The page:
In this article, we provide an ex-ante assessment of the cost-effectiveness of a series of innovative Agri-EnvironmentalMeasures (AEM) that subsidize the use of compost. To do so, we ran a choice experiment in the western islands of French Polynesia where the soil organic carbon content is extremely low. The 305 farmers who participated were asked to choose one of several AEM that offer financial support in exchange for using compost in their farming activities, aswell as free technical assistance, a collective financial bonus, and the possibility of combining chemical fertilizers with composts. We found that offering free technical assistance increases the participation rate by 30 percentage points and offering a collective bonus increases it by 14 percentage points. In contrast, including a requirement on the reduction of chemical fertilization would decrease the probability of participation by only two percentage points. We then estimated the amount of carbon that would be sequestered in the soil using compost as prescribed under each of the AEM proposed. We found that the most effective AES would sequester up to 25,000 teqCO2 per ha and per year and that the most cost-effective scheme would reach this target at a cost of about 500 euros per teqCO2. Finally, we find that the so-called 4 per 1000 target could be easily reached through most cost-effective measures even if only half of the farms were enrolled in the program.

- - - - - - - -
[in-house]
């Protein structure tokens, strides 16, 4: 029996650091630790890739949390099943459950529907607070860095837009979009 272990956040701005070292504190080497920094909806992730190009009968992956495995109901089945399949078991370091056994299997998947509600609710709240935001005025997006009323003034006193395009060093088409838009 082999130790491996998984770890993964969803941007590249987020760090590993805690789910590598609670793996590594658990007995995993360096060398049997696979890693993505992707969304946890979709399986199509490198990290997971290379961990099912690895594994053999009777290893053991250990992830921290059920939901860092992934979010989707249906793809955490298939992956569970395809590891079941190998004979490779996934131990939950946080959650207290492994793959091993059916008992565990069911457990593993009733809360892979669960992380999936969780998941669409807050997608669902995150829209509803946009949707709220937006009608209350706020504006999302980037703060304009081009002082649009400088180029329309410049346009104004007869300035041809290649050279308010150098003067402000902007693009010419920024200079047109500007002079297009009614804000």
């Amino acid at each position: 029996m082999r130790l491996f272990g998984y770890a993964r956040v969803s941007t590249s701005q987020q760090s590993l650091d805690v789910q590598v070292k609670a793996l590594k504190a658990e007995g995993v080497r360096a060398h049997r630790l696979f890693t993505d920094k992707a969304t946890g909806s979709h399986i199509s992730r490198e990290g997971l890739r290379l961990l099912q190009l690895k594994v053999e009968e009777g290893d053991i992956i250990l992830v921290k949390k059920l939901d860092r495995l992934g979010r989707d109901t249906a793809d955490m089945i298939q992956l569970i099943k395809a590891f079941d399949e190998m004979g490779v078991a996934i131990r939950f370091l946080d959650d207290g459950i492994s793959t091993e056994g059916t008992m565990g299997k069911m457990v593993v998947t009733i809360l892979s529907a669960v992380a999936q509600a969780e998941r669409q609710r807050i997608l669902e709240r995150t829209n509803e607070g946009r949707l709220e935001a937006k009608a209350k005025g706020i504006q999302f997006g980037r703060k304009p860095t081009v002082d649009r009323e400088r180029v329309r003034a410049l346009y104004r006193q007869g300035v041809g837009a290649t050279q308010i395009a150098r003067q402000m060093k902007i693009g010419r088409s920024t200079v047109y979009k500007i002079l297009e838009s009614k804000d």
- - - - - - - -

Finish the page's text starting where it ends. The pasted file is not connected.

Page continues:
Ex ante assessment of the cost-effectiveness of Agri-Environmental Schemes promoting compost use to sequester carbon in soils in Guadeloupe
2 June 2020